Friday, December 9, 2011

OMB report: 10-year benefits of fed regs outweigh costs by $593 billion

The NET BENEFIT of federal regulations over the last 10 years may be as much as $593 billion dollars according to a recent report from the Office of Management and Budget (OMB).

In 1999, Republicans pushed through The Regulatory Right-to-Know Act, sponsored by Commerce Committee chairman Tom Bliley (R-Va.) and Rep. David McIntosh (R-Ind.).  The act requires the White House Office of Management and Budget (OMB) to prepare annual statements detailing the estimated costs and benefits of federal regulatory programs.  Republicans planned to use the data from these OMB reports to demand an end to “job killing” federal regulations by vividly demonstrating their huge cost to the country. 

Well, you probably will not hear too much from Republicans about OMB’s most recent findings.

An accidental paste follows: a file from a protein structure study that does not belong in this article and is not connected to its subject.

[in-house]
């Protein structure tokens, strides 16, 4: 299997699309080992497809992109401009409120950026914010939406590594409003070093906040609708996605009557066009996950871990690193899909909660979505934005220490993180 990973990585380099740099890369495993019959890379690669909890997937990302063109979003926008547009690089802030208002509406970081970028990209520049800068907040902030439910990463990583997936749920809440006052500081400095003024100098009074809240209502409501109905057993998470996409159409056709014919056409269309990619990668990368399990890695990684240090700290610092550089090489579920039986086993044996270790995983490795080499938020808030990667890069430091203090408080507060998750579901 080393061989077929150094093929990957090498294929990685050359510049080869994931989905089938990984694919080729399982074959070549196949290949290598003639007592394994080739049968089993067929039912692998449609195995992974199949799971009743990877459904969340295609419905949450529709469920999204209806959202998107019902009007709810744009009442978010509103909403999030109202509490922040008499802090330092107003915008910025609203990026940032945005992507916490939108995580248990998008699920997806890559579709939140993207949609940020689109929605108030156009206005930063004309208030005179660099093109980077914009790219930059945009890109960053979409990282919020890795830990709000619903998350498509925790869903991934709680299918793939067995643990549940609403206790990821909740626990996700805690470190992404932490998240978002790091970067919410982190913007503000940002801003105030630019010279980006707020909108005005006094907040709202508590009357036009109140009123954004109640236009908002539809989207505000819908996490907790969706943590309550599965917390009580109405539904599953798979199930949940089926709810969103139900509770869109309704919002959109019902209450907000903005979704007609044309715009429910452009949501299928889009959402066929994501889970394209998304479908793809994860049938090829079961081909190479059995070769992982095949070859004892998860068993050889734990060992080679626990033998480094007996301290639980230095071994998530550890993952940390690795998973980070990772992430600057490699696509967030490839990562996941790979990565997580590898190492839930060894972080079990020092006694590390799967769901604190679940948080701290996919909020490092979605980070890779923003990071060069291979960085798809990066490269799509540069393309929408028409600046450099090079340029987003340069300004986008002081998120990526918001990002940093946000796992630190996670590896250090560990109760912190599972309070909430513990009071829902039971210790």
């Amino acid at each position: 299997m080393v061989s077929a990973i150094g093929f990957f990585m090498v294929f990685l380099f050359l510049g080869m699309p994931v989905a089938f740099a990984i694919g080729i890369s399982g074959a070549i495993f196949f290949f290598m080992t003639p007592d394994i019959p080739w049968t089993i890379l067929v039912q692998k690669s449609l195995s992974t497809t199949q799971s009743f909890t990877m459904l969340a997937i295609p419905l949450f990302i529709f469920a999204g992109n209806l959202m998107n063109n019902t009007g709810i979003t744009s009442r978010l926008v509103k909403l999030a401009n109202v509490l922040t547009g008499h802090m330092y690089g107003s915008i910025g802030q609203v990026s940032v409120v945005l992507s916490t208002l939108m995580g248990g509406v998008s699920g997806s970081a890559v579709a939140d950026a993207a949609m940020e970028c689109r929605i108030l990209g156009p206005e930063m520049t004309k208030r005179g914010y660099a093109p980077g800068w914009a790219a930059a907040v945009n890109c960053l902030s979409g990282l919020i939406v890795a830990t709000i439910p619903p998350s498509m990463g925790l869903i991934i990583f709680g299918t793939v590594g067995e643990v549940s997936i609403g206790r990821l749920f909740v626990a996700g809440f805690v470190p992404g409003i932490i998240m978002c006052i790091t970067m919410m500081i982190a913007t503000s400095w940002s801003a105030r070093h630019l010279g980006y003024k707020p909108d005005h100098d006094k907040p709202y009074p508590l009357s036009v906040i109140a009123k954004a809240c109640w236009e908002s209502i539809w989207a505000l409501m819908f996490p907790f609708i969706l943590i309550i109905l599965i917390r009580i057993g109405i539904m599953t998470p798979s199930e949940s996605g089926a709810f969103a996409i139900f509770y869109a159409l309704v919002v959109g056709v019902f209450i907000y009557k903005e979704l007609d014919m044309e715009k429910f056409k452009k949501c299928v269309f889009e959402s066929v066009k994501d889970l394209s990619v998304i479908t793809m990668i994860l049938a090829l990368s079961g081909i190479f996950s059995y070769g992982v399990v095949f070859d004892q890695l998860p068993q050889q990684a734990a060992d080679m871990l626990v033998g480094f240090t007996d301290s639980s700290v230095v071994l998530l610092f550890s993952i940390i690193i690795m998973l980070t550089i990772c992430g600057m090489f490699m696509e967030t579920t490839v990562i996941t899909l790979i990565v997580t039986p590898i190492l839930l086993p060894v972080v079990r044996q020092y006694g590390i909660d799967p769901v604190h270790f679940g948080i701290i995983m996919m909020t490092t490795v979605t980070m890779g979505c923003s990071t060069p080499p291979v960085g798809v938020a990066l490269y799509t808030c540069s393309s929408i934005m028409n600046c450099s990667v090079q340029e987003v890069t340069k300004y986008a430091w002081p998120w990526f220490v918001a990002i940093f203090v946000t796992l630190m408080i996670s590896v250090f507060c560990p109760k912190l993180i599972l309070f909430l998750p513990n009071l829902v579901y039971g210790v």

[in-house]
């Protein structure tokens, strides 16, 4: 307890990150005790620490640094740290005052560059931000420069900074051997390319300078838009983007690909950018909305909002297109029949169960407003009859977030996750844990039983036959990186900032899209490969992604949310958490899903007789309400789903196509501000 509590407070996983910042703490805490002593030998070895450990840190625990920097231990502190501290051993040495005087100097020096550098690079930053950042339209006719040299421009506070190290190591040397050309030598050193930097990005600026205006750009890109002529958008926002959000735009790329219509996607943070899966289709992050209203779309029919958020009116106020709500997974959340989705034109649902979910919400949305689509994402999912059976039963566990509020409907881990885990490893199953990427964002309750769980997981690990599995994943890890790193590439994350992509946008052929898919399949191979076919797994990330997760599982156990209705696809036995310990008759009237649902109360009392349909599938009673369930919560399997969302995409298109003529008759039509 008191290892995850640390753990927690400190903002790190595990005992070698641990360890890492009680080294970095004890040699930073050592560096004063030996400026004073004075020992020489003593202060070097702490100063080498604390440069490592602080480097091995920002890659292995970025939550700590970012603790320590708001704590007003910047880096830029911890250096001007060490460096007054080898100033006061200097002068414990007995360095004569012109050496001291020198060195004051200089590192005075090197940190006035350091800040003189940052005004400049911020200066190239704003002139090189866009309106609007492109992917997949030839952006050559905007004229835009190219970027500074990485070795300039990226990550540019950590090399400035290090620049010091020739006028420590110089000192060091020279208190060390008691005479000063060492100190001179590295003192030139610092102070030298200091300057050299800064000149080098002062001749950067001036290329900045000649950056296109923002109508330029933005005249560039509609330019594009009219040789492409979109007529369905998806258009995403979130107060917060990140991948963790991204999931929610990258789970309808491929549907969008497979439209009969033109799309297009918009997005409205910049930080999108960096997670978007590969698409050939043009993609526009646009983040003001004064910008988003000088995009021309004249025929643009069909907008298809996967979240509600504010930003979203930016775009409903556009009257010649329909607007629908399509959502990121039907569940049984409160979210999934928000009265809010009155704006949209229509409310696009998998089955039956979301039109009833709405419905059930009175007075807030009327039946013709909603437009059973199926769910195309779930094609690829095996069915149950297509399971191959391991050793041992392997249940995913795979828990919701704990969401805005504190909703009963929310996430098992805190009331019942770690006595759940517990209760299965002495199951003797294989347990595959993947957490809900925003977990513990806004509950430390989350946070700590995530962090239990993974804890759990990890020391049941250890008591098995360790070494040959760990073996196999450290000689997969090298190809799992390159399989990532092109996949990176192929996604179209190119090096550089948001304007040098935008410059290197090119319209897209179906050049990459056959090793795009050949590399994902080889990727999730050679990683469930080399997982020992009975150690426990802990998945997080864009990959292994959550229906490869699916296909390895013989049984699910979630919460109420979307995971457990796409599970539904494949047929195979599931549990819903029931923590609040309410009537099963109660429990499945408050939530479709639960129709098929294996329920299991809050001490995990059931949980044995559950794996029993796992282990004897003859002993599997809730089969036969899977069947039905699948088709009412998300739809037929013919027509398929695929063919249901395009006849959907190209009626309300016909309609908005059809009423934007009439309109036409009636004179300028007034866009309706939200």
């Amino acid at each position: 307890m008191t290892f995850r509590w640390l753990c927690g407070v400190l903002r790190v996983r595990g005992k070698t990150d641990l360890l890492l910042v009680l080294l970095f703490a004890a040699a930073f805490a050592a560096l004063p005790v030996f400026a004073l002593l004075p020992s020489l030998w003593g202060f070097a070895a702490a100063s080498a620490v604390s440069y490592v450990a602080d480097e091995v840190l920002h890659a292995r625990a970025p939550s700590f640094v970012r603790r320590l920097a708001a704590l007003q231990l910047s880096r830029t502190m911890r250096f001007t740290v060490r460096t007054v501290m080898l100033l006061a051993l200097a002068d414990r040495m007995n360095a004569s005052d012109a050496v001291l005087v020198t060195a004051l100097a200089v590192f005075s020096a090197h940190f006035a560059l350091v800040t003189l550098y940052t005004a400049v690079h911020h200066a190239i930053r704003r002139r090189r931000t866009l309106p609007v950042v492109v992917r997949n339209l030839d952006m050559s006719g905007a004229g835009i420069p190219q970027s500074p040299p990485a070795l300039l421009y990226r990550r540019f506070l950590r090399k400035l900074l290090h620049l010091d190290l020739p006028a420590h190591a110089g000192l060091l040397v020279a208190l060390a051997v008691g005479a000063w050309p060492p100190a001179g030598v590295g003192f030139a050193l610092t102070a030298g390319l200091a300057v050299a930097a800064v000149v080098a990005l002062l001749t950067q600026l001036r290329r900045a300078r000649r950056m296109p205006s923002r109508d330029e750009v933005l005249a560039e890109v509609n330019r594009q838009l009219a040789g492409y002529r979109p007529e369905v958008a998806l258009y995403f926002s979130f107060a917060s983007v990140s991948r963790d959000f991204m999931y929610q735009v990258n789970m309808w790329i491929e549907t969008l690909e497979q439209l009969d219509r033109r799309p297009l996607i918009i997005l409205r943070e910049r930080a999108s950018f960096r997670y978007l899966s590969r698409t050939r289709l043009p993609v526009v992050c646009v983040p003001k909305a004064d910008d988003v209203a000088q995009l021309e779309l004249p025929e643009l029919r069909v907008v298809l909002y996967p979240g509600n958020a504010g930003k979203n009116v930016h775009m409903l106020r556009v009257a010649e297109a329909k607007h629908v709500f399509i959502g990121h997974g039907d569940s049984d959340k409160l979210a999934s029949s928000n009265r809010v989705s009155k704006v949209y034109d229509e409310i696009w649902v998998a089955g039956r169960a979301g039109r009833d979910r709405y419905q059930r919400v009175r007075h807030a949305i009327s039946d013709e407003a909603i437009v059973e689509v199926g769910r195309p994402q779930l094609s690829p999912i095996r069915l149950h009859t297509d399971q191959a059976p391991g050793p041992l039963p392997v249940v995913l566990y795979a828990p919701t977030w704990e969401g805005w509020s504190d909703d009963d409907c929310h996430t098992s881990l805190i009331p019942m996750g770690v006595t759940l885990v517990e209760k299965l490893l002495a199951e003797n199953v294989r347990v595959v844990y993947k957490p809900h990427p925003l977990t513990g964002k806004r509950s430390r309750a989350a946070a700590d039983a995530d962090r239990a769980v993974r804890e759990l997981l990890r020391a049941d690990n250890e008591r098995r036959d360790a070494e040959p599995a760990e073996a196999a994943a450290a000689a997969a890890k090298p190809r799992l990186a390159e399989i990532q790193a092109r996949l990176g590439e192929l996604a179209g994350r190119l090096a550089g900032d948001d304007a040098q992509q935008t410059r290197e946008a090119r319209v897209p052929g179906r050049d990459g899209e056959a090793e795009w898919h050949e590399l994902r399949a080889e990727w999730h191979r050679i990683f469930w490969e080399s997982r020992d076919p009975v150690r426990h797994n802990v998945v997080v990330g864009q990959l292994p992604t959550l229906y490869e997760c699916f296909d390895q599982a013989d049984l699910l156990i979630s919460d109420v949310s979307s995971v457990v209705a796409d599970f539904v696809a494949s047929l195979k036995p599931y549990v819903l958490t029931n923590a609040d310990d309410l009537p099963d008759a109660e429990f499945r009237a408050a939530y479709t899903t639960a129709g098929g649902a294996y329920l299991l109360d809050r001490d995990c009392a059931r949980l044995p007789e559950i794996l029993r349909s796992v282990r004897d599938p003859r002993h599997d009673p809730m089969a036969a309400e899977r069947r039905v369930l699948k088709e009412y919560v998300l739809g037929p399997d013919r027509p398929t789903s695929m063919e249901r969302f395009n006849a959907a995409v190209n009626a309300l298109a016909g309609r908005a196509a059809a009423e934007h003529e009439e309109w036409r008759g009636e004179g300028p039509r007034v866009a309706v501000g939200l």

OMB’s most recent report is out covering the period from October 1, 2000, to September 30, 2010.  OMB found that federal regulations cost between $44 and $62 billion and generated between $132 billion and $655 billion in benefits.  In other words, the benefits of federal regulations outweighed the costs of compliance by $88 billion to $593.3 billion over that 10-year period.  The table below gives a breakdown of the costs and benefits by agency as shown in the OMB report.

Thank you Republicans for giving us a tool to show just how valuable federal regulations are to the country.  Even at their highest estimated cost, federal regulations provide a return of $2 for every $1 they cost and perhaps as much as nearly $10 for every $1.  Not bad, not bad at all.

Table 1-1: Estimates of the Total Annual Benefits and Costs of Major Federal Rules by Agency, October 1, 2000 - September 30, 2010 (billions of 2001 dollars)
Number of Rules
Department of Agriculture
0.9 to 1.3
1.0 to 1.34
Department of Energy
8.0 to 10.9
4.5 to 5.1
Department of Health and Human Services
18.0 to 40.5
3.7 to 5.2
Department of Homeland Security
< 0.1
< 0.1
Department of Housing and Urban Development
Department of Justice
1.8 to 4.0
0.8 to 1.0
Department of Labor
0.4 to 1.5
0.4 to 0.5
Department of Transportation (DOT)
14.6 to 25.5
7.5 to 14.3
Environmental Protection Agency (EPA)16
81.8 to 550.7
23.3 to 28.5
Joint DOT and EPA
3.9 to 18.2
1.7 to 4.7
131.7 to 655.0
43.7 to 61.7

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